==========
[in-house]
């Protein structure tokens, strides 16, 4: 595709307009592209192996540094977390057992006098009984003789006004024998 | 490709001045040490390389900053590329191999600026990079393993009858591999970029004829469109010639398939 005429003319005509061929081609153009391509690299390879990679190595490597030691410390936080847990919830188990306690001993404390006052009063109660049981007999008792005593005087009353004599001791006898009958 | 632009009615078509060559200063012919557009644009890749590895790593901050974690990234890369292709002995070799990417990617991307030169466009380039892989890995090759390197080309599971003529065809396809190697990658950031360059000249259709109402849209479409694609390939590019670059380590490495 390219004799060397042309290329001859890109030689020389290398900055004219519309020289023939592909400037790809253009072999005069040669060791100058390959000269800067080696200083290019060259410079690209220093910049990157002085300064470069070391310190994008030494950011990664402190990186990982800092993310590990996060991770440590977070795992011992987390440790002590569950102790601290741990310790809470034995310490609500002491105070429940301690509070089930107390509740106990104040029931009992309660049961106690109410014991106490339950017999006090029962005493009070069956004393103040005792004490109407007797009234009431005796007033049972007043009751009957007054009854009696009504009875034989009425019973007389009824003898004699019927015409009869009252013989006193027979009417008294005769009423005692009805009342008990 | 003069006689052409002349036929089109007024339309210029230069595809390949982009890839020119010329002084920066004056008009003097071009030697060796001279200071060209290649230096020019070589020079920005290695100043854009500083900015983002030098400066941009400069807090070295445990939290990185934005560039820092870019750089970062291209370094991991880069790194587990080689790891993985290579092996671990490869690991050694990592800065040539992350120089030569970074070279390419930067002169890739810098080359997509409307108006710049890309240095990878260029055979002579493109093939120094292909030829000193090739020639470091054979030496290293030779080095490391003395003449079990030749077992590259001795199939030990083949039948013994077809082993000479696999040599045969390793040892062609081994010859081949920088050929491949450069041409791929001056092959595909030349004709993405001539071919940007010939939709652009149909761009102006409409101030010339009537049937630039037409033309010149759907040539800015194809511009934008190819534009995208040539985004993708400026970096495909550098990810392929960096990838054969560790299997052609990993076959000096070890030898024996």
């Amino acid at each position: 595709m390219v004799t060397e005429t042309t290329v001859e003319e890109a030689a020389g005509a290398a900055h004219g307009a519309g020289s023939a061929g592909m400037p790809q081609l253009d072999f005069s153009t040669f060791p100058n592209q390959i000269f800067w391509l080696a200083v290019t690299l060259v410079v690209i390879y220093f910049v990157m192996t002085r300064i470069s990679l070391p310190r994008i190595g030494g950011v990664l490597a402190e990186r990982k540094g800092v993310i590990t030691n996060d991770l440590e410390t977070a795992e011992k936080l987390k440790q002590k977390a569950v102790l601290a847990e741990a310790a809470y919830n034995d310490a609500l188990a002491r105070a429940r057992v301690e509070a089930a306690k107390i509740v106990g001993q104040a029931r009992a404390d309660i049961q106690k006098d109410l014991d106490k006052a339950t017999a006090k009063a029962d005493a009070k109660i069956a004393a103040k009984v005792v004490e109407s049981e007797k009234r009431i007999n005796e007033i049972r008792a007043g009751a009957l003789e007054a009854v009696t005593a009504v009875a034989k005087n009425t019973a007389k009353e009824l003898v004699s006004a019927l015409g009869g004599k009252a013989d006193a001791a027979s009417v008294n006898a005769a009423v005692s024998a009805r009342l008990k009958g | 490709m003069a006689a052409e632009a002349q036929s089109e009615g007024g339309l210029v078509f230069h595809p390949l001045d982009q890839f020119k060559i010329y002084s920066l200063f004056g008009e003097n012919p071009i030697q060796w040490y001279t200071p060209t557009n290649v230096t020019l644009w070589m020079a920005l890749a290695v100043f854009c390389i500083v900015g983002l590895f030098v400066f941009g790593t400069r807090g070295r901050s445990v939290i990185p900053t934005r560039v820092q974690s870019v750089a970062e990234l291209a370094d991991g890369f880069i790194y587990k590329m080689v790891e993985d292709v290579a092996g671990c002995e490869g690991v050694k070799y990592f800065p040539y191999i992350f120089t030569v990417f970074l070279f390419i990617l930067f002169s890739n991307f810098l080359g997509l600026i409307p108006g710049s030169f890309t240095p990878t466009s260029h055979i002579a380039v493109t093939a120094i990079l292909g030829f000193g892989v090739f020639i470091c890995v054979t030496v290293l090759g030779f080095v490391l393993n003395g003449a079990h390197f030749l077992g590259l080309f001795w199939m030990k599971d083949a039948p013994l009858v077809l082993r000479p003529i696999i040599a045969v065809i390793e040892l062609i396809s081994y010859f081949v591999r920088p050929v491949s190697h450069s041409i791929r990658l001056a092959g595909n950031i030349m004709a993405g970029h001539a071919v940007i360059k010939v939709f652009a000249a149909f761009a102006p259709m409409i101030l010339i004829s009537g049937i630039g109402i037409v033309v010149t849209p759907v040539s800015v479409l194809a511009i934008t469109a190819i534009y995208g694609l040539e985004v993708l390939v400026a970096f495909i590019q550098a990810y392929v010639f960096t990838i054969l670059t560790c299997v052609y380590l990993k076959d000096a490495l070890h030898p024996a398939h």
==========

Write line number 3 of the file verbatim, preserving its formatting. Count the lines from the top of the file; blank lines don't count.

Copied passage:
């Amino acid at each position: 595709m390219v004799t060397e005429t042309t290329v001859e003319e890109a030689a020389g005509a290398a900055h004219g307009a519309g020289s023939a061929g592909m400037p790809q081609l253009d072999f005069s153009t040669f060791p100058n592209q390959i000269f800067w391509l080696a200083v290019t690299l060259v410079v690209i390879y220093f910049v990157m192996t002085r300064i470069s990679l070391p310190r994008i190595g030494g950011v990664l490597a402190e990186r990982k540094g800092v993310i590990t030691n996060d991770l440590e410390t977070a795992e011992k936080l987390k440790q002590k977390a569950v102790l601290a847990e741990a310790a809470y919830n034995d310490a609500l188990a002491r105070a429940r057992v301690e509070a089930a306690k107390i509740v106990g001993q104040a029931r009992a404390d309660i049961q106690k006098d109410l014991d106490k006052a339950t017999a006090k009063a029962d005493a009070k109660i069956a004393a103040k009984v005792v004490e109407s049981e007797k009234r009431i007999n005796e007033i049972r008792a007043g009751a009957l003789e007054a009854v009696t005593a009504v009875a034989k005087n009425t019973a007389k009353e009824l003898v004699s006004a019927l015409g009869g004599k009252a013989d006193a001791a027979s009417v008294n006898a005769a009423v005692s024998a009805r009342l008990k009958g | 490709m003069a006689a052409e632009a002349q036929s089109e009615g007024g339309l210029v078509f230069h595809p390949l001045d982009q890839f020119k060559i010329y002084s920066l200063f004056g008009e003097n012919p071009i030697q060796w040490y001279t200071p060209t557009n290649v230096t020019l644009w070589m020079a920005l890749a290695v100043f854009c390389i500083v900015g983002l590895f030098v400066f941009g790593t400069r807090g070295r901050s445990v939290i990185p900053t934005r560039v820092q974690s870019v750089a970062e990234l291209a370094d991991g890369f880069i790194y587990k590329m080689v790891e993985d292709v290579a092996g671990c002995e490869g690991v050694k070799y990592f800065p040539y191999i992350f120089t030569v990417f970074l070279f390419i990617l930067f002169s890739n991307f810098l080359g997509l600026i409307p108006g710049s030169f890309t240095p990878t466009s260029h055979i002579a380039v493109t093939a120094i990079l292909g030829f000193g892989v090739f020639i470091c890995v054979t030496v290293l090759g030779f080095v490391l393993n003395g003449a079990h390197f030749l077992g590259l080309f001795w199939m030990k599971d083949a039948p013994l009858v077809l082993r000479p003529i696999i040599a045969v065809i390793e040892l062609i396809s081994y010859f081949v591999r920088p050929v491949s190697h450069s041409i791929r990658l001056a092959g595909n950031i030349m004709a993405g970029h001539a071919v940007i360059k010939v939709f652009a000249a149909f761009a102006p259709m409409i101030l010339i004829s009537g049937i630039g109402i037409v033309v010149t849209p759907v040539s800015v479409l194809a511009i934008t469109a190819i534009y995208g694609l040539e985004v993708l390939v400026a970096f495909i590019q550098a990810y392929v010639f960096t990838i054969l670059t560790c299997v052609y380590l990993k076959d000096a490495l070890h030898p024996a398939h």